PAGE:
Tom Ziller and Michael Baumann on Tanking and the Overblown Talk of the Tank

Tom Ziller, writing for SB Nation, on fixing the NBA Draft in a simple way:

According to vast, detailed reporting by Grantland’s Zach Lowe, the NBA is keen on changing the draft lottery system to inoculate the league from the scourge of deliberately horrid basketball offered up by a handful of squads. Some massive edits are apparently on the table, fixes that would fundamentally change the NBA and how team-building works. More than fixing this specific problem — one many fans (myself included) don’t seem to mind too much — the proposed reforms would upend strategies employed by GMs over the past two or three decades.

I think we can go smaller.

There are serious but sensibly small reforms that can fix the tanking problem without causing a cascade of unintended consequences. I’ll walk through my ideas by identifying the specific problems to be fixed. But in the spirit of TL;DR, here’s the quick version:

Deflate the odds at the top of the lottery, determine more picks in the hopper and include every team in the derby.

Now, the specifics.

PROBLEM: There’s a strong incentive to lose because the NBA draft lottery rewards the worst teams.

SOLUTION: Decrease the value of those rewards.

I’m ambivalent to arguments that demand greater incentives for winning. There are plenty of incentives to win already! That’s why the vast majority of NBA teams enter the season intending to compete for the playoffs or a championship. There are way, way more teams preparing to win than designed to lose. Unfortunately, those preparations often go awry (hi, Detroit) or injuries wreak havoc (hi, Lakers).

The incentives to win are not a problem. It’s the incentives to lose that are too strong.

This is where all of the ideas come from: making the worst record in the league less valuable. This is how we get Mike Zarren’s very interesting, but problematic Wheel. (The problem: by socializing the infusion of college and international talent, existing advantages for high-revenue teams will become more important.) This is how we get the idea that the draft should be eliminated, with 20-year-olds entering the league as free agents. (The problem: teams now have an incentive to hoard cap space instead of winning now.) This is how we get the idea that all 14 lottery teams should have equal shots at No. 1 (moving the tank tipping point to the playoff fringe, which would be horrible) or that even all 30 teams should have equal shots (see above regarding socializing the infusion of college and international talent).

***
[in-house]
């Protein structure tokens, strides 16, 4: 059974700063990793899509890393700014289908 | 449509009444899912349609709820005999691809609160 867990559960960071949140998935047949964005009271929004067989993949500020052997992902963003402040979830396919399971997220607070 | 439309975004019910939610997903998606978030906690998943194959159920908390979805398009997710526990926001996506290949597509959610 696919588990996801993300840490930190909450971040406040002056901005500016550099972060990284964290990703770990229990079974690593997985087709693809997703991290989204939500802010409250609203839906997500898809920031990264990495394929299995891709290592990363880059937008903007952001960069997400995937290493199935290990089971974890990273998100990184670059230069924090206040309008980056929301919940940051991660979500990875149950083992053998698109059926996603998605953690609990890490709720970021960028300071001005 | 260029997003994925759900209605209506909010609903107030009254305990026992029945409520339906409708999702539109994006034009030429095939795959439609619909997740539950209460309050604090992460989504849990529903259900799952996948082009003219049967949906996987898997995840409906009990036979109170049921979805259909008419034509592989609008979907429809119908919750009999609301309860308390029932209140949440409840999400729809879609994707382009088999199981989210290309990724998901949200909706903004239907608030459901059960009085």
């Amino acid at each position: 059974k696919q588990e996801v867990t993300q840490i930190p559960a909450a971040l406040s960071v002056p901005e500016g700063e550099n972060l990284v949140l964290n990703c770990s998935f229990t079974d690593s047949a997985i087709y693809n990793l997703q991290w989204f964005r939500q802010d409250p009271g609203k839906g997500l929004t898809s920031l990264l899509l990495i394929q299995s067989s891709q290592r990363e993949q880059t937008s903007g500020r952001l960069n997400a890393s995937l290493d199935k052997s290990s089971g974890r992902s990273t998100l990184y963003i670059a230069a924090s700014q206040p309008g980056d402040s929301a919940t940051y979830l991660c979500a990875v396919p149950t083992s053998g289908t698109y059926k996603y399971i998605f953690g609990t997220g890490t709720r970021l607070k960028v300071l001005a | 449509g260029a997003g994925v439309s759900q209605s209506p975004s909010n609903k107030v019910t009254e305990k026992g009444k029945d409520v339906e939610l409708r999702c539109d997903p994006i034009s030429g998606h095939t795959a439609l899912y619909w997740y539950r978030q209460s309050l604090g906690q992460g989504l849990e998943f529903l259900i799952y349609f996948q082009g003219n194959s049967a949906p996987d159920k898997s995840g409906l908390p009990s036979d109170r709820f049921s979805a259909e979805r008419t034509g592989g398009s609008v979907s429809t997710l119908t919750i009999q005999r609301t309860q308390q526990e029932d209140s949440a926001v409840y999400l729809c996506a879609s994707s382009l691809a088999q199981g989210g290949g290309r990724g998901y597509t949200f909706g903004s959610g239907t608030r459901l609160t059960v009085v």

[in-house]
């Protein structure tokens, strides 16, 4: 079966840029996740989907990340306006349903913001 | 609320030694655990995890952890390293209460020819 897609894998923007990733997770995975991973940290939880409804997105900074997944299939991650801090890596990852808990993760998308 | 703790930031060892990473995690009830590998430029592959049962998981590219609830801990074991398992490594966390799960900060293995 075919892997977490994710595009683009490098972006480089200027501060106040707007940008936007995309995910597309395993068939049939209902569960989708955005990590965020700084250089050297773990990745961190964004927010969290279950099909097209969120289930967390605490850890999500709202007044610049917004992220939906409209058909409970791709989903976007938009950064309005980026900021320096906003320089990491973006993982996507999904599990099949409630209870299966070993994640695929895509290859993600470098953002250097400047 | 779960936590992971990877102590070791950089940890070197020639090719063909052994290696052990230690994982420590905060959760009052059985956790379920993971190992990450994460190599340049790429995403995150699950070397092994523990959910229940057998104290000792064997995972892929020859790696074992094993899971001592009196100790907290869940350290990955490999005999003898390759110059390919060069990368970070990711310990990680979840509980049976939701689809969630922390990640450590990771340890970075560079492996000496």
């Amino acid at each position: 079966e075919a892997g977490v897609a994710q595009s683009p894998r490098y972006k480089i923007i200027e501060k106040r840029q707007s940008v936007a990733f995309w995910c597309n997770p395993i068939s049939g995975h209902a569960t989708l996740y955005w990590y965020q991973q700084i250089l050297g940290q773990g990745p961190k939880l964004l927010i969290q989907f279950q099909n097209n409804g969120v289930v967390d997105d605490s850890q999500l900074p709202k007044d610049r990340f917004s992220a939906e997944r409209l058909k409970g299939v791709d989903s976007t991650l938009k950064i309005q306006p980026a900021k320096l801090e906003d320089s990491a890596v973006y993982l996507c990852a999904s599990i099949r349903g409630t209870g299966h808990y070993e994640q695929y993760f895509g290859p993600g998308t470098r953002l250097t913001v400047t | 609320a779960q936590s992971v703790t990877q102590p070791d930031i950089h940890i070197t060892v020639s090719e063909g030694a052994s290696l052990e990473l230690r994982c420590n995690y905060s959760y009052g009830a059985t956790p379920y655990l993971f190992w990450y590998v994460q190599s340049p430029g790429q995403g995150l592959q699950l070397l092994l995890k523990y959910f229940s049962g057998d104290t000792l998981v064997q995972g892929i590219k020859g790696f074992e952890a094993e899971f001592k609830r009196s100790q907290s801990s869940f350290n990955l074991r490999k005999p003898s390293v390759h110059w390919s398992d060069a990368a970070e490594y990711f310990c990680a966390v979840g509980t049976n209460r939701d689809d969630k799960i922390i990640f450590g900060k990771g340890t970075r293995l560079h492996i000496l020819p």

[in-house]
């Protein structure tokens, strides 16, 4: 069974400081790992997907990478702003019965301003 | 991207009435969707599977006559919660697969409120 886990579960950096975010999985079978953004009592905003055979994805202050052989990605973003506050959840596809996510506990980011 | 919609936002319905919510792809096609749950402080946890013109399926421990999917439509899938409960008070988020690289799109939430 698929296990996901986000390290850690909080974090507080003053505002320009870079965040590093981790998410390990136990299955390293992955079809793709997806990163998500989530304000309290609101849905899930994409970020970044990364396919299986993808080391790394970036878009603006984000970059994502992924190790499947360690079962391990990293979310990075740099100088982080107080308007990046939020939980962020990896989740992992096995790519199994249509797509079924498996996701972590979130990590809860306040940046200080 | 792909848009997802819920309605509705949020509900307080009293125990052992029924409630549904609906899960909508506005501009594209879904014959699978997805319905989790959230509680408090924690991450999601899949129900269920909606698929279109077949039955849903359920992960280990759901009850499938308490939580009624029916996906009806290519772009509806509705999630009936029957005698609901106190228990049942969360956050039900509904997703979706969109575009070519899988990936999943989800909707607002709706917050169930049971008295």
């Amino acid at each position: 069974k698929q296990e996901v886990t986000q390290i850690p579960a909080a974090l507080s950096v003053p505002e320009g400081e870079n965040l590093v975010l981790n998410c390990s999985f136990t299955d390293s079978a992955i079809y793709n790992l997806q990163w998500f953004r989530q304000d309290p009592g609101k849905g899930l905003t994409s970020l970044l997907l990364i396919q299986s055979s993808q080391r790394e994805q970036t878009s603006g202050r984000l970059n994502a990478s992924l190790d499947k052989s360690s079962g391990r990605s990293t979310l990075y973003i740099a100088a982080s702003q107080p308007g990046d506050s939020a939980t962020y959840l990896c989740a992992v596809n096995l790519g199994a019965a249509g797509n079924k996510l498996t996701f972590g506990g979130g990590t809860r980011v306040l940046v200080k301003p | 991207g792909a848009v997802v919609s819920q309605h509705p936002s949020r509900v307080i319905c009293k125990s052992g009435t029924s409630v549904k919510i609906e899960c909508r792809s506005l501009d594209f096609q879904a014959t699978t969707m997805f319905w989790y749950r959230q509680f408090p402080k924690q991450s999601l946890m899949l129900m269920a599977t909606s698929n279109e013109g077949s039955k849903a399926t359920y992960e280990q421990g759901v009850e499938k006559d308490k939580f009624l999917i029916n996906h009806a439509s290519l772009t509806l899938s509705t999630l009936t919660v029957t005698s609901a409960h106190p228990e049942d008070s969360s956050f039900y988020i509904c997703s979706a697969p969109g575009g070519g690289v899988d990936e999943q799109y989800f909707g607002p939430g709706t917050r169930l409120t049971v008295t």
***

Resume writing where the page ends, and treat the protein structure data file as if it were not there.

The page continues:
But there are saner, more predictable solutions. We’ll get into that after we talk about some additional problems. But the basic solution here: make that very bad record less valuable.

To read the rest of Ziller’s piece, click here:

Michael Baumann, of the excellent Sixers blog, Liberty Ballershas written a unique and cerebral explanation of how Sam Hinkie has a lot in common with political theorist John Rawls. Stan Van Gundy is referred to as a “mechanism.” This is absolutely spectacular.

One of the most persistent and important questions in political theory is this: how would the most just society look?

John Rawls was a 20th Century American political philosopher who approached that question from the outside, specifically, by posing the question not to people living within the system already, but by creating theoretical constructs called the original position and the veil of ignorance. The original position is an imaginary pre-societal point at which we design the values and mechanisms of the society we will later inhabit. To prevent the future denizens of this society from each attempting to mold it to his own advantage, Rawls imposes the veil of ignorance, a constraint that prevents any one person from knowing what place in this society he will inherit.